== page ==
My last blog post, featuring my Q and A with Dr. Eric Howell, Division Director, Collaborative Inpatient Medicine Service (CIMS) at Johns Hopkins Bayview Medical Center in Baltimore, MD, and SHM's Senior Physician Advisor, focused on his early days in Quality Improvement (QI) and advice for training in QI. This next post discusses the Center’s role within SHM and how hospitalists can become involved in quality improvement. How did you get involved in The Center, and can you explain your role in The Center today? It was a lot of luck, good timing and being prepared. I’ve been in The Center for two years. Before that, I was involved with a number of The Center’s successful QI projects. I was reasonably well known in the Project BOOST (SHM's program for improving care transitions) community. Along with Mark Williams and Jeff Greenwald, I was one of the original three who pitched Project…

From SXSW to SHM: Our Tour to Promote Value Conversations Between Doctors & Patients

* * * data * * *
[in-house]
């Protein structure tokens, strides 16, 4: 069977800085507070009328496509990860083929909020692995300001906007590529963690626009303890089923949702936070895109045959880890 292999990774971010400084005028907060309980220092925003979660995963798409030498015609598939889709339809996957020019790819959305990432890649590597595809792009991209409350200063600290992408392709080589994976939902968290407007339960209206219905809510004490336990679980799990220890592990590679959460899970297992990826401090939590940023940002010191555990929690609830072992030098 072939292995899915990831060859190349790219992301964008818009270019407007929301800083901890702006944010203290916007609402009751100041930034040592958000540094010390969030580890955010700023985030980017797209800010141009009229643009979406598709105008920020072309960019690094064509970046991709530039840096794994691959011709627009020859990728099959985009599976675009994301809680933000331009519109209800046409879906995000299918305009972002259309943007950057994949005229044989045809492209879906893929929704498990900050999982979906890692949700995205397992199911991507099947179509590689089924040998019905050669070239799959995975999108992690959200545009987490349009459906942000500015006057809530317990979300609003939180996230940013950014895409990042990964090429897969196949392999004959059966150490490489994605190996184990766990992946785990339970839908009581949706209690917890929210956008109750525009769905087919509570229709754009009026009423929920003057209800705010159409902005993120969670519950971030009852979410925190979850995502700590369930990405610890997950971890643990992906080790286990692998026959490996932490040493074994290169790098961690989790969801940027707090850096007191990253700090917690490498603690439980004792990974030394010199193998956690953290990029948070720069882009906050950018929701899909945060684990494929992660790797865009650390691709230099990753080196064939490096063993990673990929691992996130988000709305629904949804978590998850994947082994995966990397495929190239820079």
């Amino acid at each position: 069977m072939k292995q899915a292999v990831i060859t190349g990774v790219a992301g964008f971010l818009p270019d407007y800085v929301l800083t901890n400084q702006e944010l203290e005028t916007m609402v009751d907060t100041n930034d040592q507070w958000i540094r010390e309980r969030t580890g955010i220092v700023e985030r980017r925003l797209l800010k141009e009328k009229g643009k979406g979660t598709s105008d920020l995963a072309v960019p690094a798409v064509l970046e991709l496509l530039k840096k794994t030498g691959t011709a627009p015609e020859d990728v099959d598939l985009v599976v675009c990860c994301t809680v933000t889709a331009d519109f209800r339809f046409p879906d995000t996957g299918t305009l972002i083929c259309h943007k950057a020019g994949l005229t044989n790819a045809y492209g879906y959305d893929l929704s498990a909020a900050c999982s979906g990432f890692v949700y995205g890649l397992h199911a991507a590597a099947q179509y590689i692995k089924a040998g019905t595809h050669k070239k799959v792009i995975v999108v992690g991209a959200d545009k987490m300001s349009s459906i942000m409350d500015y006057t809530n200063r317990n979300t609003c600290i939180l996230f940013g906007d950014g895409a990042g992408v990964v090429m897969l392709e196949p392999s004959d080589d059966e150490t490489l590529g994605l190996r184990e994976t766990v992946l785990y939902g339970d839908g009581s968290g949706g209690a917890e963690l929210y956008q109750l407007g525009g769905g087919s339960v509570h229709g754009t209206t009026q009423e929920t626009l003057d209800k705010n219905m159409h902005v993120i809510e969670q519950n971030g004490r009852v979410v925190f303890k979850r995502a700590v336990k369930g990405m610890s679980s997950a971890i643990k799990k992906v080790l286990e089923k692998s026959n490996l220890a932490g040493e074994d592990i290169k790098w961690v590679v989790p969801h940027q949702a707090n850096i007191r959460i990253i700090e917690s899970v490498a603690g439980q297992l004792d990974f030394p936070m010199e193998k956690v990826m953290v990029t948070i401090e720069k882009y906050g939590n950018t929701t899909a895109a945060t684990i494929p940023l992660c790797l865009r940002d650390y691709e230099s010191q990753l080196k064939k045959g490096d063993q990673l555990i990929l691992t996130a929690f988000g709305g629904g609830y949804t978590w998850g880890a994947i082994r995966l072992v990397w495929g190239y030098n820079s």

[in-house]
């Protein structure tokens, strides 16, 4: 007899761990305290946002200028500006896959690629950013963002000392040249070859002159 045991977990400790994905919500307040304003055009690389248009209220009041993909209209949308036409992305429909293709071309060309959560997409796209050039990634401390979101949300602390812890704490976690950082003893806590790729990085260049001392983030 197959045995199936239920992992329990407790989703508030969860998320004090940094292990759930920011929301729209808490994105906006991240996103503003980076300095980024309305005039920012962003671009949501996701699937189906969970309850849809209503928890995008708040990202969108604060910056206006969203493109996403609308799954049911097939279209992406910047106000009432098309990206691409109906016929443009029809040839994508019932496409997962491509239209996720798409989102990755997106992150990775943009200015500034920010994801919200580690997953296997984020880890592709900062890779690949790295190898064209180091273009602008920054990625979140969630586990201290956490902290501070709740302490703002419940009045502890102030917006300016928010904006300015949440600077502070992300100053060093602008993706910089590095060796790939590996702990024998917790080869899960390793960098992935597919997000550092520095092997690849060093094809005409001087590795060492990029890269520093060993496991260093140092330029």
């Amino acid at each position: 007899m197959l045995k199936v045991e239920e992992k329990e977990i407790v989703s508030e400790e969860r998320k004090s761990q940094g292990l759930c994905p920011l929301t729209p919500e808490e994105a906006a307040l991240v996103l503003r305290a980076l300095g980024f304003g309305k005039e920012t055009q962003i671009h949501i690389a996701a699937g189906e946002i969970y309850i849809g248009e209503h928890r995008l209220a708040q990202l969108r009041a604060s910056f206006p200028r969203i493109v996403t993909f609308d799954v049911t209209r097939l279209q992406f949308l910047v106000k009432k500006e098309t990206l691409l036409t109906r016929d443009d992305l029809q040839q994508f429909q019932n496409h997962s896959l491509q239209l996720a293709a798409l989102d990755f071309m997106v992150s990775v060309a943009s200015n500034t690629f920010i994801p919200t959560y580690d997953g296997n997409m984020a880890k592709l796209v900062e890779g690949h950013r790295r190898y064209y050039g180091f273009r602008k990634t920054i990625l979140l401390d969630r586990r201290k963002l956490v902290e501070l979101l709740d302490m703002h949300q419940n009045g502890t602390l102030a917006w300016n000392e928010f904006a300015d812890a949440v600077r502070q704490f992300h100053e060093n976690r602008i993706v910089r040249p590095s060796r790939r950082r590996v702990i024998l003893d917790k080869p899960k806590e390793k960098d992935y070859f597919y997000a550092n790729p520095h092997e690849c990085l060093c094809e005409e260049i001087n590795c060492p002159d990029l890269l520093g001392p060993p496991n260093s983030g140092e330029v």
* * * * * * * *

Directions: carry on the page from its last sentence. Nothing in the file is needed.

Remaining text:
By Chris Moriates, MD, SFHM and Vineet Arora, MD, MAPP, SFHM At a movie premiere for the new Terrence Malick flick, “Song to Song”, Ryan Gosling, Michael Fassbender, and Rooney Mara walked the red carpet to flashing cameras and screaming fans in front of the famous Paramount Theatre in Austin. The next day, down the street, to a lot less fanfare, our Costs of Care team – Neel Shah and both of us – took the stage at the annual SXSW festival for own version of a premiere. We were about to step out of the normal medical conference crowd (i.e. no screaming fans but some with #pinksocks on) and see for the first time if videos we made depicting scenarios of doctors and patients confronting healthcare costs would translate to the real world. Would it work, or would the critics, like with the “Song to Song” premier, give us…